The River Café

Ten Speed Press

Alexandra Crapanzo gets a center seat in Ruth Rogers’s kitchen in this excerpt from the author’s The London Cookbook, to be published next month by Ten Speed Press.

Every morning, Ruth Rogers sits down with one of her head chefs, Joseph Trivelli or Sian Wyn Owen, at a table by the window. In front of Ruthie will be an oversize notebook open to the day’s page, and on it, she will have listed everything that has come in that morning. They will discuss the particularities of the ingredients, the weather, and what people will want to eat, even the political climate of London, and Ruthie will write, then and there, the day’s menu. Then the day really begins.

Having shadowed Ruthie over several mornings, I’ve gotten to know her kitchen and her staff. She wouldn’t call them staff. They are family. And the atmosphere is unlike any restaurant kitchen I’ve ever visited. An air of ease and affection and democracy permeates the place. Cooks laugh. There’s no shouting, no swearing, no fear. Ruthie works with tireless focus, but despite the absolute precision of her craft, she moves through the room with a nurturing and demonstrative loyalty. She is the restaurant’s maternal force, guiding her team with what educators call positive reinforcement, but which is really, quite simply, love.

When Rose Gray, Ruthie’s founding partner and closest friend, died in 2010, everyone gathered round Ruthie and stayed close. This is a tight-knit family. Come late night, the cooks will push tables together to make one very long one. At the center will be Ruthie, making sure her brood is fed and happy. The River Café is at Thames Wharf, Rainville Road; 44-20/7386-4200;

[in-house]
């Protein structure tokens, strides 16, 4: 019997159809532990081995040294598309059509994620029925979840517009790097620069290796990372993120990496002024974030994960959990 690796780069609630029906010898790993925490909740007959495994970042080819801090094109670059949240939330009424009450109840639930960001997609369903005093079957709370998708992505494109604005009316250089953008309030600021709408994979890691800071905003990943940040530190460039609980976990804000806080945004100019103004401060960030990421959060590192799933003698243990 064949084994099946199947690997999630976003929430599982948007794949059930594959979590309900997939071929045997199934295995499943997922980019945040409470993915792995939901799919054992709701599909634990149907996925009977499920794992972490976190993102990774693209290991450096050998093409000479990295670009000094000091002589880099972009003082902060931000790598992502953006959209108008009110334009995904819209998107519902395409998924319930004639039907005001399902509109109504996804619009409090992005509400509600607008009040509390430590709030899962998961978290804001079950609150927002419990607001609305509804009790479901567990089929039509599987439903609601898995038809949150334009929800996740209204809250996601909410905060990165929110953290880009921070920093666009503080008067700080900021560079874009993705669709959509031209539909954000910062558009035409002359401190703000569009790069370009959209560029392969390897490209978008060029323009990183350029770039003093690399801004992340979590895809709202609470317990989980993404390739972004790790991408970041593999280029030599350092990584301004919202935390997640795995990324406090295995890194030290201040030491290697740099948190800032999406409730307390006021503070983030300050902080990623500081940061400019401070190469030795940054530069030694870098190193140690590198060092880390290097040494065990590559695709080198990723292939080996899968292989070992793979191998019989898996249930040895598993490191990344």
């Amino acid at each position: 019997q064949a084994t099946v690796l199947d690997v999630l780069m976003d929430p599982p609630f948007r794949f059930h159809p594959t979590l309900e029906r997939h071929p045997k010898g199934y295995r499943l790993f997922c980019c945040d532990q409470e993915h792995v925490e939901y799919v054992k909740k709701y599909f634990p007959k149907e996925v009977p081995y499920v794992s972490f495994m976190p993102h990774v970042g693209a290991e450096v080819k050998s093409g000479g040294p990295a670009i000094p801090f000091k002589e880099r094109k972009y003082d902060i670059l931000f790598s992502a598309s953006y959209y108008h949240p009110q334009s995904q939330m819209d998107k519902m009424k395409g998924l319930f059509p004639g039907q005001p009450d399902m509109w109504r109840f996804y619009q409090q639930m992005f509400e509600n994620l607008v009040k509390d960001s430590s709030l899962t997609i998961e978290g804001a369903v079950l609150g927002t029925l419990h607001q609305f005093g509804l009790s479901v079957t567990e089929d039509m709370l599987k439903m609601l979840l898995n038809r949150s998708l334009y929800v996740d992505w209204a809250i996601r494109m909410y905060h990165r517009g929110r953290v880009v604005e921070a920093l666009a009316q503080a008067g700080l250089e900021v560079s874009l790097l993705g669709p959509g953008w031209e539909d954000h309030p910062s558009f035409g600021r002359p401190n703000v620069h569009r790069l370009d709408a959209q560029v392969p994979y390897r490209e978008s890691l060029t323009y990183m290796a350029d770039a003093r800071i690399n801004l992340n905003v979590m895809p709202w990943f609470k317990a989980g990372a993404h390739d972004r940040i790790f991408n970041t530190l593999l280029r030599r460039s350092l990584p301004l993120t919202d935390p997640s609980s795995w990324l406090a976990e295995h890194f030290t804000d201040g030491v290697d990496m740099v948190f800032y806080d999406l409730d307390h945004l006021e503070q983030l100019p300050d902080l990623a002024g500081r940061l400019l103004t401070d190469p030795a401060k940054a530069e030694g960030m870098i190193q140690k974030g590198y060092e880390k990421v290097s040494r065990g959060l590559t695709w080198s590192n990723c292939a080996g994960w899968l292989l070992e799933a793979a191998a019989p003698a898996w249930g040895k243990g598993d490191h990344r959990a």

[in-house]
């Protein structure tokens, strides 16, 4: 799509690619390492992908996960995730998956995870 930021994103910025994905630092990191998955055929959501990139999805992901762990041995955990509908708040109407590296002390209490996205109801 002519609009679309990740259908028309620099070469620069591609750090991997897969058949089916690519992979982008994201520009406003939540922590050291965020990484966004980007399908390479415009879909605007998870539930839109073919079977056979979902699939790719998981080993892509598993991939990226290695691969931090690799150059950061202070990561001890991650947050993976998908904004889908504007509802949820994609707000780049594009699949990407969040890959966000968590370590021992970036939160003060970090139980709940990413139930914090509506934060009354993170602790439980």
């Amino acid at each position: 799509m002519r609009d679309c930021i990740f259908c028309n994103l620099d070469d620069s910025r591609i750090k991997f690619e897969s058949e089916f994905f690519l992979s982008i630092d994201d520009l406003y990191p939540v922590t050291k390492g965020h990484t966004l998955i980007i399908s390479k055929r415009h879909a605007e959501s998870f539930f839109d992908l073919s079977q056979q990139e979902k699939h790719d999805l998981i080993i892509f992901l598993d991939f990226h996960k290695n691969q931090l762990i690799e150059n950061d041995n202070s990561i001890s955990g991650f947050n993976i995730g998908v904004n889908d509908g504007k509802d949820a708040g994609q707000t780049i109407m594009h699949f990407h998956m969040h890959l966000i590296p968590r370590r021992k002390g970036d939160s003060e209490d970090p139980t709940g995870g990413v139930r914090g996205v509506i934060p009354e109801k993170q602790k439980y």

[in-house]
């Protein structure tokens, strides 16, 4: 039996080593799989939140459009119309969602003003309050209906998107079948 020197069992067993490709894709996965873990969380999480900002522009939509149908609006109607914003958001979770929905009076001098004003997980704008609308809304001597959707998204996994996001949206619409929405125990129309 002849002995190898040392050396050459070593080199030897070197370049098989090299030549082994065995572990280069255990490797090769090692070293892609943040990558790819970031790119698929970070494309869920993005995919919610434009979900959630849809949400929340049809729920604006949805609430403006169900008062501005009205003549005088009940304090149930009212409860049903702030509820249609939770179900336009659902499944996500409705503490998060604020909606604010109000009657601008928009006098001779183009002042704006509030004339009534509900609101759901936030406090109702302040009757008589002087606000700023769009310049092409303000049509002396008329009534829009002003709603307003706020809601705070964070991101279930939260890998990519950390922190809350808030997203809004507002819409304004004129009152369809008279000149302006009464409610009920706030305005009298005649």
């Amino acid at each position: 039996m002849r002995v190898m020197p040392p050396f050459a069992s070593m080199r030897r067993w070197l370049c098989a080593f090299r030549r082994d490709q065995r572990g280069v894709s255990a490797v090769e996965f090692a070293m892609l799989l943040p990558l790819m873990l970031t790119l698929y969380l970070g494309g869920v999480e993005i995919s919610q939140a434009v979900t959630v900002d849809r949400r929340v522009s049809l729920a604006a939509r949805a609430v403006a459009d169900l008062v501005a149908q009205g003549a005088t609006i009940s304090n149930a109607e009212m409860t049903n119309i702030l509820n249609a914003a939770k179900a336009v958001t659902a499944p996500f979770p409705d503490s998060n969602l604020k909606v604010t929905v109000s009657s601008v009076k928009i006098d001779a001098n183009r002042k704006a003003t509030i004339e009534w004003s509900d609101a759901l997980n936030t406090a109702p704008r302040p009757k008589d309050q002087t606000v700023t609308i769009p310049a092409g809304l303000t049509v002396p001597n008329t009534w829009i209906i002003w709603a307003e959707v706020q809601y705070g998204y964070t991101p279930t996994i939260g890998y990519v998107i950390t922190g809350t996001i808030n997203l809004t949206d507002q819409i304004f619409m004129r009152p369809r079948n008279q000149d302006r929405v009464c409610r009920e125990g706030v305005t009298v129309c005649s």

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Crab and Raw-Artichoke Salad

Serves 2

2 artichokes

1 lemon, halved 7 ounces cooked white crabmeat

2 teaspoons cooked brown crabmeat

2 tablespoons extra-virgin olive oil

2 teaspoons coarsely chopped flat-leaf parsley Salt and pepper to taste

Clean and prepare the artichokes by removing the tough outer leaves, leaving only the pale, tender center leaves. Trim the tops of the artichokes, exposing the choke, and remove with a teaspoon. Trim the stalks and peel with a potato peeler. Rub with half of the lemon to stop them from discoloring.

Combine the white and brown crabmeat with the olive oil, the juice of half the lemon, and parsley. Season with salt and pepper. Slice the artichokes lengthwise as thinly as possible and add to the crab, stirring to combine. Season again, transfer to a serving plate, and finish with a drizzle of olive oil.

Photo Credit: Ten Speed Press